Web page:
HALIFAX -- Next week, thousands of students from one end of Nova Scotia to the other will be out of the classroom and on March break.

For many students and teachers that means heading out on vacation.

With COVID-19 concerns on the rise, the president of the Nova Scotia Teachers Union says some teachers are adjusting their March break plans.

"We know that there are teachers that are using their trip cancellation insurance and adjusting their plans so they’re not going to places where they're at risk,” said Paul Wozney, president of the Nova Scotia Teachers Union.

The union sent out information Wednesday to its members, outlining what protection they have under their collective agreement in the case of quarantine.

"We have language in our collective agreement that if any teacher, who is sort of placed under quarantine by a medical professional or by order of sorts, then we have language that covers them, that's not sick time,” said Wozney.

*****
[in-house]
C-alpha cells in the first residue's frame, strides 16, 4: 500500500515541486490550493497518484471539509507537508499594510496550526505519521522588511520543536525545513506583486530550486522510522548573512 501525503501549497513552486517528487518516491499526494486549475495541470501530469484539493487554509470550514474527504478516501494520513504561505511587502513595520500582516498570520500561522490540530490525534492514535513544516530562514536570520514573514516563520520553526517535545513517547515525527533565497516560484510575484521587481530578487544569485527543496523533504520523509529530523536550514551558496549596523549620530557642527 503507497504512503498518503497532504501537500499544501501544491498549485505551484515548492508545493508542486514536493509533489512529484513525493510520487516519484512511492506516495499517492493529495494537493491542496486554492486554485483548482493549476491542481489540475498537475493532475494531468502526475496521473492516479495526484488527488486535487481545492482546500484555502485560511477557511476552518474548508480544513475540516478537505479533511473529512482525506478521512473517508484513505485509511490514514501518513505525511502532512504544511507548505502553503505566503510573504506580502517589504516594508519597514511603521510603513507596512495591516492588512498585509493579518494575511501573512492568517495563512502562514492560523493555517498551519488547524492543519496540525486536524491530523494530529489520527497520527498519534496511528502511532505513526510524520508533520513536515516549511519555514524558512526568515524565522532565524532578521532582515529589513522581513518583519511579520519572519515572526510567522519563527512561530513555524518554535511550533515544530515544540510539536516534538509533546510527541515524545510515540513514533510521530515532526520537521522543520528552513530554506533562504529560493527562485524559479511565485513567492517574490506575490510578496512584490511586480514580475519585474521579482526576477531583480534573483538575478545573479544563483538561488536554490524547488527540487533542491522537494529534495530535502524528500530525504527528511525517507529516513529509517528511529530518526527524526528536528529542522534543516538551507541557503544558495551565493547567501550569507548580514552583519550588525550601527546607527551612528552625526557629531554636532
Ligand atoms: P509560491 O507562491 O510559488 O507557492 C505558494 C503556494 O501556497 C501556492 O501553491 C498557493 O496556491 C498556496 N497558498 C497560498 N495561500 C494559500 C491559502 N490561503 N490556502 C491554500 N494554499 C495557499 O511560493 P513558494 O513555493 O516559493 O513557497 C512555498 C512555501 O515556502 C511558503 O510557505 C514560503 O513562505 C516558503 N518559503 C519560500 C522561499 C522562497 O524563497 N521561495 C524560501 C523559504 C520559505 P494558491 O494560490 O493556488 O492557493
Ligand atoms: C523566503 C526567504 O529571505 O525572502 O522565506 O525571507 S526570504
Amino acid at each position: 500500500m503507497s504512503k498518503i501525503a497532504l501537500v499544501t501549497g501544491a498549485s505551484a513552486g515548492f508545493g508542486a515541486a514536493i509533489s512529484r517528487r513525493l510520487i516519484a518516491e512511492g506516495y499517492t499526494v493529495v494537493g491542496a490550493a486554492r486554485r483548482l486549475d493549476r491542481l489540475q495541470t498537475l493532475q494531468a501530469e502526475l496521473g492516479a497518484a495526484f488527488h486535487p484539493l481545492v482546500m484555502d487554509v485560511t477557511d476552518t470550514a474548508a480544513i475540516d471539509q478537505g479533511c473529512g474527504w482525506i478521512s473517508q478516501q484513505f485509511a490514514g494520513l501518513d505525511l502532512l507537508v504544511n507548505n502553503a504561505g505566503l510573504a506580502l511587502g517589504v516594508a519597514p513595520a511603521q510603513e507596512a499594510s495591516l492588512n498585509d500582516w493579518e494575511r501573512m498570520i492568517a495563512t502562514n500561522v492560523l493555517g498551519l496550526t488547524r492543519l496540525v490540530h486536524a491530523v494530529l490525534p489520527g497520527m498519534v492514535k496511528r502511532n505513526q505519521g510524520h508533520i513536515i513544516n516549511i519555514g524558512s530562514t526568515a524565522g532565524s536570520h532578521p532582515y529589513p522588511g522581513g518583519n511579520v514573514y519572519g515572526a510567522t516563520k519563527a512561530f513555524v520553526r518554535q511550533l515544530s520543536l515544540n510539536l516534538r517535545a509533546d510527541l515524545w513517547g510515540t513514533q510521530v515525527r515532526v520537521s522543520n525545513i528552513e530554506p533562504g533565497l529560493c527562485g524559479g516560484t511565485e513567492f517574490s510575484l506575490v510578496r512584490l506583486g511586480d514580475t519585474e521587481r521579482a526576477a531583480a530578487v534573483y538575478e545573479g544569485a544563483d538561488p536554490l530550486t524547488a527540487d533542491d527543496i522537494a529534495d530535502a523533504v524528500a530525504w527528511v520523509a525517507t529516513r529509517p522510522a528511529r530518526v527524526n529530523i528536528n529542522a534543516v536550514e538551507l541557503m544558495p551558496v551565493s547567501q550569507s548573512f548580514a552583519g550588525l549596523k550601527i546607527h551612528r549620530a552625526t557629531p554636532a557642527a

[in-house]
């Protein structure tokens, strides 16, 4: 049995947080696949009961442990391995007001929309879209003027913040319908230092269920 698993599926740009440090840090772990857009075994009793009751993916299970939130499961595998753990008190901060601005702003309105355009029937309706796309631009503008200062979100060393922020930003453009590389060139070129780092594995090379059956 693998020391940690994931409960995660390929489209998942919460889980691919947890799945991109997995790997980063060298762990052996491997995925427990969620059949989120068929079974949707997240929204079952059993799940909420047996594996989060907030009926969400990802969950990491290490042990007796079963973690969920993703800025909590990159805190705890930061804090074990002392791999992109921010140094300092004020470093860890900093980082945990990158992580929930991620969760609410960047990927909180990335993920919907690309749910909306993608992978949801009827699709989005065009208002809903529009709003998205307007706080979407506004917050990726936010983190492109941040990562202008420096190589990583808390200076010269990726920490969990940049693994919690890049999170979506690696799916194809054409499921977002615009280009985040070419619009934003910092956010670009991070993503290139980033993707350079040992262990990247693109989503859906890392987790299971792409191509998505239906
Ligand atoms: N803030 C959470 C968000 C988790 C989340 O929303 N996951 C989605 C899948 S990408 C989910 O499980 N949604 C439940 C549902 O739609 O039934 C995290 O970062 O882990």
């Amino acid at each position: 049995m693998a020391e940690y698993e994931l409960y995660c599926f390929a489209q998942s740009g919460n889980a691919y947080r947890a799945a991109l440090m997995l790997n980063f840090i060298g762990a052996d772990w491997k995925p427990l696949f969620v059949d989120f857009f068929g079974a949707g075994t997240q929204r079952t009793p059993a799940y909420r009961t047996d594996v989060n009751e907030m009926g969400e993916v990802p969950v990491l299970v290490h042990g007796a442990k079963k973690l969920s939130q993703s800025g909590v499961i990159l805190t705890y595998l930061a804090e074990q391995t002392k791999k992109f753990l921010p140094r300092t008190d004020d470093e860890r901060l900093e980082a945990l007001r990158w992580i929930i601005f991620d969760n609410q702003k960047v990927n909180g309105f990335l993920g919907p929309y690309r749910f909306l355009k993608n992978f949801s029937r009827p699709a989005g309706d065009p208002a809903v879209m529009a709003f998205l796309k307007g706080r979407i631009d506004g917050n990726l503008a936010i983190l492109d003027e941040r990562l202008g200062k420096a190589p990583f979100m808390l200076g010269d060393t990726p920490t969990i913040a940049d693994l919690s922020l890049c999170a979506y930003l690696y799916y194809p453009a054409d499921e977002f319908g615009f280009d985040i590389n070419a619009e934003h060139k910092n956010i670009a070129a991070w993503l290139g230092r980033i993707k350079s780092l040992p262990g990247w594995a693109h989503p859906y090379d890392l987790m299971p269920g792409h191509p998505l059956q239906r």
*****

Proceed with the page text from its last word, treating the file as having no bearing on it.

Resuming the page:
“For the duration that they're placed under quarantine we have a provision so members don't have to use their personal sick time to make sure there's income that comes to them."

In New Brunswick, the provincial government is telling students and staff to stay home for two weeks after returning from international travel.

However, in Nova Scotia, officials are asking for people who travel internationally to simply watch for COVID-19 symptoms.

"Our response in Nova Scotia continues to be in line broadly with the national planning and preparation, which is asking people who return from travel to monitor themselves for symptoms, those symptoms predominately being cough and fever,” said Nova Scotia Health Minister Randy Delorey.

"We're taking the advice of the chief medical officer and his advice right now is that anyone that's coming back that's symptomatic, self-isolate and not show up to either work, if they're an employee of our education system, if they're a student, we ask them to stay home,” added Nova Scotia Education Minister Zach Churchill.

To date, there have been no confirmed cases of COVID-19 in Nova Scotia, but the NSTU says it has been in contact with government about preparations.

"I know everybody's waiting for you know, when are we going to close schools? The fact is right now, there's no need to close schools,” said Wozney.

“We don't have any confirmed cases and I think a blanket approach to closing schools, if there is a case in Nova Scotia, why would you close all the schools in the province if an outbreak is localized to a particular community?”